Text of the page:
Website service announcement

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Update: The launch of our new online community IET EngX is taking a little longer than anticipated!

We want to make sure that everything is tidy in the new community  so Engineering Communities will remain in read-only mode until w/c 6th December.


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L.E.D. Zebras.
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4231 Posts

Who'd have thought it?

12 Replies
wallywombat
557 Posts

I've always thought the main problem with zebra crossings is that it hard for a driver a spot whether there are people waiting to cross (especially where there are many people around). To get round this I have a cunning proposal. They should put a button near each crossing that people can press to indicate that they wish to cross. This would control a red light that would cause traffic to slow down and stop. Perhaps there could also be light for the pedestrians, which could change from red to green to indicate that the traffic has been halted and that it is now safe to cross. Perhaps I should patent this idea.

mapj1
4444 Posts

books for children or adults in the publishing world, and similar in the traffic.

The other one is the Toucan, for bikes…  F

or a motorist, they are all the same, stop when red, and try not to hit folk crossing at the wrong time, for someone will.

Mike.

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4231 Posts

Some Belisha beacons are now solar powered.

Mr. B. would be proud.

Belisha Beacons | Home of the Solar Belisha Beacon | Homepage

 

Z.

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4231 Posts

Leslie's invention.

Belisha beacon - Wikipedia

Does anyone remember the slippery stainless steel ground studs at zebra crossings that caused many a slip up and people going a*** over apex in wet weather?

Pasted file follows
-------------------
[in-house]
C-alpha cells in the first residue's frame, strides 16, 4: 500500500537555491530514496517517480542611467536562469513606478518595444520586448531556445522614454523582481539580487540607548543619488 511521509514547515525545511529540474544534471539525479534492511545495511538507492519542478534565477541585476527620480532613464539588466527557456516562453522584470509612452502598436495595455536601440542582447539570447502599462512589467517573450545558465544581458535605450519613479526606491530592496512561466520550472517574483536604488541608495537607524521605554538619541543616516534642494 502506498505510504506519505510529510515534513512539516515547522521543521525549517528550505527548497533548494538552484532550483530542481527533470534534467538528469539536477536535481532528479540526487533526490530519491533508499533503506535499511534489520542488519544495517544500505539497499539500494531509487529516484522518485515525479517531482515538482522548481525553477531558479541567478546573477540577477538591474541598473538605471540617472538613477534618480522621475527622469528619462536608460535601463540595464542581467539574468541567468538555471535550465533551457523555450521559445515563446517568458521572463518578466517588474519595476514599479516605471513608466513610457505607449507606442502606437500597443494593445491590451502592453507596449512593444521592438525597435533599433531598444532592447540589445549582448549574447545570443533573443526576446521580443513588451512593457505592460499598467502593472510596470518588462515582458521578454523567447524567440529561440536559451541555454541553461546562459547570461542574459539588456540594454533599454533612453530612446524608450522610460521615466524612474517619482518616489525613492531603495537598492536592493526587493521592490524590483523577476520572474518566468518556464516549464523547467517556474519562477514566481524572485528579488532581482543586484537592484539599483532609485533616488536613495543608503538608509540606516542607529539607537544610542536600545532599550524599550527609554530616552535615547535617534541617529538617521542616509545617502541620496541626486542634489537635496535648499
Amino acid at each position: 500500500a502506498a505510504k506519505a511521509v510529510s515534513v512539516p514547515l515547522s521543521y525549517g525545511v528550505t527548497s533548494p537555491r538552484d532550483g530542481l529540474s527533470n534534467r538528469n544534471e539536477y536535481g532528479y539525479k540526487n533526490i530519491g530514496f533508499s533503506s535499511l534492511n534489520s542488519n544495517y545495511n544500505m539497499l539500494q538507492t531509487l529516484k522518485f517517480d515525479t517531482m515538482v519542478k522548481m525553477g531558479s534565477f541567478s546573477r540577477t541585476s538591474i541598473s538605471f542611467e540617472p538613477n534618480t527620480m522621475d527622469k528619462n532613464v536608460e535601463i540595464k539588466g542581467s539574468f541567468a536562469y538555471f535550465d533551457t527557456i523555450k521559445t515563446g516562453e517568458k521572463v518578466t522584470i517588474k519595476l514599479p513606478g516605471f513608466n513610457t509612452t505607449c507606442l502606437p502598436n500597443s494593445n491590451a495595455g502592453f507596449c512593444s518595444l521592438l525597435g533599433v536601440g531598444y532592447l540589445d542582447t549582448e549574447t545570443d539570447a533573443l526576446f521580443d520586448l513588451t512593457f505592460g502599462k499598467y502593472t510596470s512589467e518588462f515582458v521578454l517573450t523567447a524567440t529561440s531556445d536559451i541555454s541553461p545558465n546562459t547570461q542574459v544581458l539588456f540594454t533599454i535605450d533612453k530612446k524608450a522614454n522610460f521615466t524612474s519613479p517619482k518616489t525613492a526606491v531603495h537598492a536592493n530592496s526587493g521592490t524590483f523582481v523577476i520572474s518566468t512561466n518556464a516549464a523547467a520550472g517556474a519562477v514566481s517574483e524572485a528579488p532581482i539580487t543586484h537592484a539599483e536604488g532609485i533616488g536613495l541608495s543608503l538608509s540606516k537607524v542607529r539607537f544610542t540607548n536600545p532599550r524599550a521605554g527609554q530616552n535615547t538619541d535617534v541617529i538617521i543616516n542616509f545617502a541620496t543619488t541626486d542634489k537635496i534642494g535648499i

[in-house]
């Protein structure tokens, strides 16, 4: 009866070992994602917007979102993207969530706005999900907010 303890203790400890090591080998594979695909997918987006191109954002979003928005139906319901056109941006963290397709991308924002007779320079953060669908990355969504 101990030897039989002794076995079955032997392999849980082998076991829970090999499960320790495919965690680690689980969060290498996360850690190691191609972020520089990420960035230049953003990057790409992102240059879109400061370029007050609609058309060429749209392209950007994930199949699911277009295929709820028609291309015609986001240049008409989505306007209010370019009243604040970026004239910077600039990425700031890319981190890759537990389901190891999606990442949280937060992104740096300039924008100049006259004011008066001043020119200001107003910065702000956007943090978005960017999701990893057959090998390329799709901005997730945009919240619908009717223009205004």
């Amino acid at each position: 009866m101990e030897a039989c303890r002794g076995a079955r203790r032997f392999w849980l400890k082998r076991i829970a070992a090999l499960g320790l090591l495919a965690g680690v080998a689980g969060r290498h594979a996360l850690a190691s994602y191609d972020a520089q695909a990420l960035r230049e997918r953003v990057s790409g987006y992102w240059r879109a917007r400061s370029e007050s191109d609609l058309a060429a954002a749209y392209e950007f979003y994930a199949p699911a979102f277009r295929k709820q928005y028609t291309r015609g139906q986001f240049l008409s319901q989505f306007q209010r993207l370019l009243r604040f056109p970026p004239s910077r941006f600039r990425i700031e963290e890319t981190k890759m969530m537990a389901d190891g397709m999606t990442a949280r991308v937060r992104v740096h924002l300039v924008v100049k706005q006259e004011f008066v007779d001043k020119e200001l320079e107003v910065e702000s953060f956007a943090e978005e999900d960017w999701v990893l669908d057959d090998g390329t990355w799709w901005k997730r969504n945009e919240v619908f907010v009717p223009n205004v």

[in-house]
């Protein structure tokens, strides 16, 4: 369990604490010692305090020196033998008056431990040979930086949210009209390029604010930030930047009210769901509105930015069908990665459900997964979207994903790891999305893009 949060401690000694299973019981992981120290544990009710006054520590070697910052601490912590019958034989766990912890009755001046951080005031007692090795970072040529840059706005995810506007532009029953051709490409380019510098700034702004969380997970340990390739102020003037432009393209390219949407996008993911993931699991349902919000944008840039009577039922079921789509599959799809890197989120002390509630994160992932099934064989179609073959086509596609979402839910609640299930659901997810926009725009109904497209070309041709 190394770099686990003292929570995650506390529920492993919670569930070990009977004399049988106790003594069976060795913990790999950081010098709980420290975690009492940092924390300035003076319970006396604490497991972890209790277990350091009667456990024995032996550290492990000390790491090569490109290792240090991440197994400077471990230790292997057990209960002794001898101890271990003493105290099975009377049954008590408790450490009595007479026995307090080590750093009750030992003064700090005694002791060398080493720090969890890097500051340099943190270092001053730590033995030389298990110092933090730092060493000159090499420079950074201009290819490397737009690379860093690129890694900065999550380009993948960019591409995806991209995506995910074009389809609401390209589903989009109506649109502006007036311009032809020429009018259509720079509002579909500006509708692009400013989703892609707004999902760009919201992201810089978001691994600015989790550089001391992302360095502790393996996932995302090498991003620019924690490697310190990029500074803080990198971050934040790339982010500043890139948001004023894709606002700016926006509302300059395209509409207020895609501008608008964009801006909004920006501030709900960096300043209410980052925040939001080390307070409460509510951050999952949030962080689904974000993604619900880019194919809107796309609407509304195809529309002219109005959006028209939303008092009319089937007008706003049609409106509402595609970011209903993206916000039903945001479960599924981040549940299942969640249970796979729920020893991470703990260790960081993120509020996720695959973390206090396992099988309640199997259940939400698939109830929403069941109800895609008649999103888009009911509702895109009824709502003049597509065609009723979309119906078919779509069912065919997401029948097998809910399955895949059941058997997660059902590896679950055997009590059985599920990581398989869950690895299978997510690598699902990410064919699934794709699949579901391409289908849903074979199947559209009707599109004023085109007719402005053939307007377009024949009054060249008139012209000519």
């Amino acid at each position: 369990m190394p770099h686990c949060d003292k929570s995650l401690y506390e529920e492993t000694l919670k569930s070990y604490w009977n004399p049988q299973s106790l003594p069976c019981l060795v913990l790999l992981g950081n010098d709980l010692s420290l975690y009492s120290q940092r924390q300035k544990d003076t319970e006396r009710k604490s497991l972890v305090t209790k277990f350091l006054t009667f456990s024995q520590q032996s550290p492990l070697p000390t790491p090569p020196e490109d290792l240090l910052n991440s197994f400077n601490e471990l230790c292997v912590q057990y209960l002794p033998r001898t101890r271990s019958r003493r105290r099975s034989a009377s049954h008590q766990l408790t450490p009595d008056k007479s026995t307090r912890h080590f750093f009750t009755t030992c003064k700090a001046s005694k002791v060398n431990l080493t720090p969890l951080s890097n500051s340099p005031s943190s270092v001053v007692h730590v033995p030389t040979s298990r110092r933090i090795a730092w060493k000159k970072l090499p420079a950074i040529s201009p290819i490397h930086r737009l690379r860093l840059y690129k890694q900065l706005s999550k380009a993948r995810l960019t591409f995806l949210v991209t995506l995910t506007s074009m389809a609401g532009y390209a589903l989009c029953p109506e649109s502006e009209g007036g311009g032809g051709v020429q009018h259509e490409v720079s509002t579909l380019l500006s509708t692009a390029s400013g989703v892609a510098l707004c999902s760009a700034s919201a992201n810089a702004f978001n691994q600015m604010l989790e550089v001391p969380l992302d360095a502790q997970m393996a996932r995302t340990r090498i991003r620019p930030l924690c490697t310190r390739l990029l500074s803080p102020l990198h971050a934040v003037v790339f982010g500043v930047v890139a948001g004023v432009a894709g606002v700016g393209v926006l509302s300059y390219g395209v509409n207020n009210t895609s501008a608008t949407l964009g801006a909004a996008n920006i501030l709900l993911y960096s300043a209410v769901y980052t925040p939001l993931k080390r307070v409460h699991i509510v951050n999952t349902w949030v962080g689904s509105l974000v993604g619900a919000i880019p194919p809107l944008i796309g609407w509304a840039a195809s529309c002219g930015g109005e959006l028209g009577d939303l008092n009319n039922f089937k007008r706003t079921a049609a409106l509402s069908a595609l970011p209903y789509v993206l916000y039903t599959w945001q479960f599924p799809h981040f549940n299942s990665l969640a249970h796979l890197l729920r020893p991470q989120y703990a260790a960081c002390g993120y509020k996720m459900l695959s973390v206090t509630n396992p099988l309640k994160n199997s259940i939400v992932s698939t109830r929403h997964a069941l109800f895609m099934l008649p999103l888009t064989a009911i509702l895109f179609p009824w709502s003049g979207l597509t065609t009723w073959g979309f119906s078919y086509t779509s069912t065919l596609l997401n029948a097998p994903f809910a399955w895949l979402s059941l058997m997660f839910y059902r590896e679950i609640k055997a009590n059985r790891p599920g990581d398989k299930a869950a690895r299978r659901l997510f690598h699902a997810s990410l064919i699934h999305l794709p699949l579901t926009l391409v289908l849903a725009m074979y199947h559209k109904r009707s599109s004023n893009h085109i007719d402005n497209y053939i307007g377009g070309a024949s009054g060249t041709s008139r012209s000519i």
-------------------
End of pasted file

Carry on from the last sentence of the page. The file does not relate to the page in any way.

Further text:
Z.

Tomgunn
246 Posts

Distracting - Dangerous!

Chris Pearson
3262 Posts

Zoomup: 
Pelicans and puffins. What's the difference?

Quite a lot!

For cars, pelicans have a flashing amber phase, puffins do not.

For pedestrians, pelicans have the green and red men on the other side, puffins have them on the same side, so once you have started, you don't know when to start running. Pelicans have a fixed period (depending upon the width of the road), puffins have sensors so in theory you get as long as you need to cross. Pelicans abort the request to stop if a pedestrian is no longer waiting. All clever stuff.

I know that crossing - must have a look some time. 🙂

ebee
1409 Posts

Wow what a good idea that crossing. What next? I bet it will be shoes that glow witch LEDs , just mark my words, it will happen one day

Zoomup
4231 Posts

Chris Pearson: 
 

Zoomup: 
Pelicans and puffins. What's the difference?

Quite a lot!

For cars, pelicans have a flashing amber phase, puffins do not.

For pedestrians, pelicans have the green and red men on the other side, puffins have them on the same side, so once you have started, you don't know when to start running. Pelicans have a fixed period (depending upon the width of the road), puffins have sensors so in theory you get as long as you need to cross. Pelicans abort the request to stop if a pedestrian is no longer waiting. All clever stuff.

I know that crossing - must have a look some time. 🙂

Is that you Chris with the blue jeans and light coloured top?

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4231 Posts

ebee: 
 

Wow what a good idea that crossing. What next? I bet it will be shoes that glow witch LEDs , just mark my words, it will happen one day

ebee may I introduce you to Wendy, the lady with too much spare time.

 

 

 

wallywombat
557 Posts

I think the puffins (which have the “ok to cross” light on the same side as you) are dangerous. At least twice I have started to cross when I misinterpreted which crossing the light indicated  - e.g.  where you're on a traffic island with two crossings close to each other at 90 degrees, and one of the poles holding the “green man” sign is near both crossing points.

davidwalker2
167 Posts
They have had LED crossings in Spain for several years. The crossings have a presence detector that lights up the crossing and pedestrian making them very visible. When I have used them, both as a driver and pedestrian I have felt quite safe. Spanish motorists tend to be more willing to stop at crossings than UK drivers anyway (and you can usually tell the UK pedestrians - they thank the motorists for stopping)

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